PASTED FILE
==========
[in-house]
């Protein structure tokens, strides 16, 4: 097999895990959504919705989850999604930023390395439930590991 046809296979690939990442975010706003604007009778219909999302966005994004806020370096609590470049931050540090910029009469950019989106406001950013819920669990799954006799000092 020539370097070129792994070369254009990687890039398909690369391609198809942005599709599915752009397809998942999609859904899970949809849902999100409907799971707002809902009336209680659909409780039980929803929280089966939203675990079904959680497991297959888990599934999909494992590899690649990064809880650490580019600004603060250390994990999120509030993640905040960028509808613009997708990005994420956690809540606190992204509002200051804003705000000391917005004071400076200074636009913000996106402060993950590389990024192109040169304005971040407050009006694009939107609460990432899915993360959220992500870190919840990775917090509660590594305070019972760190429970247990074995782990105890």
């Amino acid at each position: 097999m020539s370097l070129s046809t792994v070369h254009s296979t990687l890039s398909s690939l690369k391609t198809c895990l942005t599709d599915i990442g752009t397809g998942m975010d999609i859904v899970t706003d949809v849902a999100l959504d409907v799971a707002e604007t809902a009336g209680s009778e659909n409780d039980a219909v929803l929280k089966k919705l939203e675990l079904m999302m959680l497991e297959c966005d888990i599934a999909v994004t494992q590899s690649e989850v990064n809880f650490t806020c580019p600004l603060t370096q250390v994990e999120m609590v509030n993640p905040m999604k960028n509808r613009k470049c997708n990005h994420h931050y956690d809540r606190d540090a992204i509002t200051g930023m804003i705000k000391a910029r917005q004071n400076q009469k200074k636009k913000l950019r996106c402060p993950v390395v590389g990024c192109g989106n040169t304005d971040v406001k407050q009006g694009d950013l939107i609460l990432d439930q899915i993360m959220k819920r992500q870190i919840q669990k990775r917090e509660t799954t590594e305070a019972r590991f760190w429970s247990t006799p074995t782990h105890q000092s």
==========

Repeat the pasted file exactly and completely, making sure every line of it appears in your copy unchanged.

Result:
[in-house]
């Protein structure tokens, strides 16, 4: 097999895990959504919705989850999604930023390395439930590991 046809296979690939990442975010706003604007009778219909999302966005994004806020370096609590470049931050540090910029009469950019989106406001950013819920669990799954006799000092 020539370097070129792994070369254009990687890039398909690369391609198809942005599709599915752009397809998942999609859904899970949809849902999100409907799971707002809902009336209680659909409780039980929803929280089966939203675990079904959680497991297959888990599934999909494992590899690649990064809880650490580019600004603060250390994990999120509030993640905040960028509808613009997708990005994420956690809540606190992204509002200051804003705000000391917005004071400076200074636009913000996106402060993950590389990024192109040169304005971040407050009006694009939107609460990432899915993360959220992500870190919840990775917090509660590594305070019972760190429970247990074995782990105890």
């Amino acid at each position: 097999m020539s370097l070129s046809t792994v070369h254009s296979t990687l890039s398909s690939l690369k391609t198809c895990l942005t599709d599915i990442g752009t397809g998942m975010d999609i859904v899970t706003d949809v849902a999100l959504d409907v799971a707002e604007t809902a009336g209680s009778e659909n409780d039980a219909v929803l929280k089966k919705l939203e675990l079904m999302m959680l497991e297959c966005d888990i599934a999909v994004t494992q590899s690649e989850v990064n809880f650490t806020c580019p600004l603060t370096q250390v994990e999120m609590v509030n993640p905040m999604k960028n509808r613009k470049c997708n990005h994420h931050y956690d809540r606190d540090a992204i509002t200051g930023m804003i705000k000391a910029r917005q004071n400076q009469k200074k636009k913000l950019r996106c402060p993950v390395v590389g990024c192109g989106n040169t304005d971040v406001k407050q009006g694009d950013l939107i609460l990432d439930q899915i993360m959220k819920r992500q870190i919840q669990k990775r917090e509660t799954t590594e305070a019972r590991f760190w429970s247990t006799p074995t782990h105890q000092s």